If you've only eaten Italian food in Dallas, there's a good chance you've never had real spaghetti carbonara. The traditional version of the dish turns eggs, cheese and fat into a delicious sauce that completely integrates with the pasta. Chefs have supplemented the dish with cream, herbs and sometimes booze, but when made with high-quality ingredients the most simple version of this dish is by far the most impressive.
Most recipes published in the States call for bacon or pancetta, but the really good ones will mention guanciale -- at least as a footnote. It's the traditional meat for this dish and lends a velvety tactile quality that you won't get from pancetta. Guanciale also lacks the smoke of bacon, allowing the true flavor of the pork to come through.
I bring this up because after looking for some time, I've finally spotted freshly cured guanciale for sale to the public here in Dallas. The folks at Carbone's have been curing pig jowl and other meats on-site and I spotted these two specimens a few days ago.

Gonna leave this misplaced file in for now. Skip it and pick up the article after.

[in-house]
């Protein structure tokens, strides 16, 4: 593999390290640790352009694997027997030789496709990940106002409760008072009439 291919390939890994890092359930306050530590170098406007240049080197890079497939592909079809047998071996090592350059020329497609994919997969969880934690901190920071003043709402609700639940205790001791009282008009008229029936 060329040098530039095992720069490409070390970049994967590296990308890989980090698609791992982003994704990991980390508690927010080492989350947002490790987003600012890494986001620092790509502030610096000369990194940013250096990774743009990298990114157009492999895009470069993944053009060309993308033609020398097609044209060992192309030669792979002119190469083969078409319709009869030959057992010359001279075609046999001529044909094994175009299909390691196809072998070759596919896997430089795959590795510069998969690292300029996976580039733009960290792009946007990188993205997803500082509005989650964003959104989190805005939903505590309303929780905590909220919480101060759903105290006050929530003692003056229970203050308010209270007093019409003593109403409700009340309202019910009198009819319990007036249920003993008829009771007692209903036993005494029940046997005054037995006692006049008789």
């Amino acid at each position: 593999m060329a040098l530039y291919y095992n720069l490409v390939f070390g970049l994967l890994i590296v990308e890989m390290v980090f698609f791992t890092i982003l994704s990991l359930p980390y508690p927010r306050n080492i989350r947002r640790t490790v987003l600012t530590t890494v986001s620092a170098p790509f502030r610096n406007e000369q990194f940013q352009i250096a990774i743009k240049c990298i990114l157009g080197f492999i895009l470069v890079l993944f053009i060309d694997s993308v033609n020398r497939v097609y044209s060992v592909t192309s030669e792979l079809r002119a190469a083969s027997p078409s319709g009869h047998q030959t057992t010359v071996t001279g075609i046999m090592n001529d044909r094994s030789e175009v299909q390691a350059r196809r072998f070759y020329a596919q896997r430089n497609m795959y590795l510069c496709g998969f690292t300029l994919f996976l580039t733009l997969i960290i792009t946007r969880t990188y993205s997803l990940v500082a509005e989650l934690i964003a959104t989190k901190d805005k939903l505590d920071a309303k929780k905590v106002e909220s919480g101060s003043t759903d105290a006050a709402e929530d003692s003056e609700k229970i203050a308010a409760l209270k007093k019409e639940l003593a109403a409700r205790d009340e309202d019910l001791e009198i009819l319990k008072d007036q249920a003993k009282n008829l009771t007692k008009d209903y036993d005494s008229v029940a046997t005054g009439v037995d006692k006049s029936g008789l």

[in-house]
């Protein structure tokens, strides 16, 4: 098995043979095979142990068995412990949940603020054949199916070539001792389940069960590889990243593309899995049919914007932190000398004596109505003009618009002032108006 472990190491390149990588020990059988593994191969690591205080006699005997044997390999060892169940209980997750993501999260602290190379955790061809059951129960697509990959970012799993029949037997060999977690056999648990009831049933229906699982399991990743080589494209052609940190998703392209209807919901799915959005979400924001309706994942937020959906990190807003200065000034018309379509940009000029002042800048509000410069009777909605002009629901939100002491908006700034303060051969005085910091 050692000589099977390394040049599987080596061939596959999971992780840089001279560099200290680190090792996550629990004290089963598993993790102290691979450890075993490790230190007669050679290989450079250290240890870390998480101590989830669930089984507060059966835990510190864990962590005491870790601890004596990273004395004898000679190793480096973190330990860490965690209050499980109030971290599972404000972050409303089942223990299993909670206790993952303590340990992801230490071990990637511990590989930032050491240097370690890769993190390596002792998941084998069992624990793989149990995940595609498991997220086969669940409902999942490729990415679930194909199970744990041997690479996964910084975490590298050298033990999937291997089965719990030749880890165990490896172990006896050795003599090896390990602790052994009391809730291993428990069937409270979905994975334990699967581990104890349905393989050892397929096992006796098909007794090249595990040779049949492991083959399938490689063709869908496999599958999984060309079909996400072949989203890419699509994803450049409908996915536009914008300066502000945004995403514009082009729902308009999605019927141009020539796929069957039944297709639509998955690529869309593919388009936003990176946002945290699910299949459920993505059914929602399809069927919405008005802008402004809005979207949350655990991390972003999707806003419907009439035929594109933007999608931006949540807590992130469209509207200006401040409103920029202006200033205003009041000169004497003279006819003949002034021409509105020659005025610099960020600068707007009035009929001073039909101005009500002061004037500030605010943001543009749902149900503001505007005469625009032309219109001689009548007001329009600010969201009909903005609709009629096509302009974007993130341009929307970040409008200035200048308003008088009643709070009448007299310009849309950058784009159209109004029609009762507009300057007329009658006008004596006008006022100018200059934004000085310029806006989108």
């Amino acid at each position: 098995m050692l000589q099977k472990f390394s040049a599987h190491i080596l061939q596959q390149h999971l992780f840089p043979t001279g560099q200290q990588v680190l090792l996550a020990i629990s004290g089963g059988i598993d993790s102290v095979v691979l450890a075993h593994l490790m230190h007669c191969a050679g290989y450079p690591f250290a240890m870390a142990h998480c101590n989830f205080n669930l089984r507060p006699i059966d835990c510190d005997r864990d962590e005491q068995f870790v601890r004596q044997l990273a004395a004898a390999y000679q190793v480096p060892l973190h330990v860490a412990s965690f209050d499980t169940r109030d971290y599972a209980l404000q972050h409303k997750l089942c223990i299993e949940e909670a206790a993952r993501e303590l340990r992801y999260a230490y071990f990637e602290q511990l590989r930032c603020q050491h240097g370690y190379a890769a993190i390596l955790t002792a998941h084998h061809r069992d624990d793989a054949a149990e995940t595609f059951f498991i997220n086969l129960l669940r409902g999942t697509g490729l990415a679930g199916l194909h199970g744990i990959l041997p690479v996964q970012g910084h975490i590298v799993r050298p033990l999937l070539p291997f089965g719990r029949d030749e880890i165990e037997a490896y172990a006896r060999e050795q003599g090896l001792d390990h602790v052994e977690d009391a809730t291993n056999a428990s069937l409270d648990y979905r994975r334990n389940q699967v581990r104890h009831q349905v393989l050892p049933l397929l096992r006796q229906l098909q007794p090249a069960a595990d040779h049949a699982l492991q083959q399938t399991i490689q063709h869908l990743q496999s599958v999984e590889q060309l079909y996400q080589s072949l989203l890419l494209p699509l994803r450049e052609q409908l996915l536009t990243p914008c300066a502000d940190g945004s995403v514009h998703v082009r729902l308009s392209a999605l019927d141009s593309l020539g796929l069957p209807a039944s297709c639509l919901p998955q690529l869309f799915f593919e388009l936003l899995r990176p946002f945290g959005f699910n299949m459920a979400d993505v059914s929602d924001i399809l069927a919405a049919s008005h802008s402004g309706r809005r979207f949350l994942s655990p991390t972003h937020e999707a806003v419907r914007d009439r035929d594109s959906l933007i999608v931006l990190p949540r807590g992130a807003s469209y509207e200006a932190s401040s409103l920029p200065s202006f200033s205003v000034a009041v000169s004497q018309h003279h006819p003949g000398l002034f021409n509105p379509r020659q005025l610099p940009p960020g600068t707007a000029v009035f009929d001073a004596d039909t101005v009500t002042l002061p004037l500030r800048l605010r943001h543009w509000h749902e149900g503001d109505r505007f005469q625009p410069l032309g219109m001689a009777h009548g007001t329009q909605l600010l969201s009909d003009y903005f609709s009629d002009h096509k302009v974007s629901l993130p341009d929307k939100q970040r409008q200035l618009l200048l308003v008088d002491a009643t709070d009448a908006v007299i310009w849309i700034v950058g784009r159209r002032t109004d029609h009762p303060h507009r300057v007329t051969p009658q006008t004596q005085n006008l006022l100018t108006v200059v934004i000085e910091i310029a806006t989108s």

At $20 a pound the charcuterie is expensive, but a little goes a long way. A quarter pound is plenty to navigate this recipe for carbonara successfully, but don't stop there. Pasta all'amatriciana is another dish that uses the same cut. With tomatoes and heat from red chili flakes this recipe will have your friends calling you Nonna regardless of your age or gender.
Get thee to Carbone's for some guanciale (you may want to call ahead) and then grab a pasta pot and a sautee pan. You could have pasta that's better than many Italian restaurants in Dallas in just a few hours from now.
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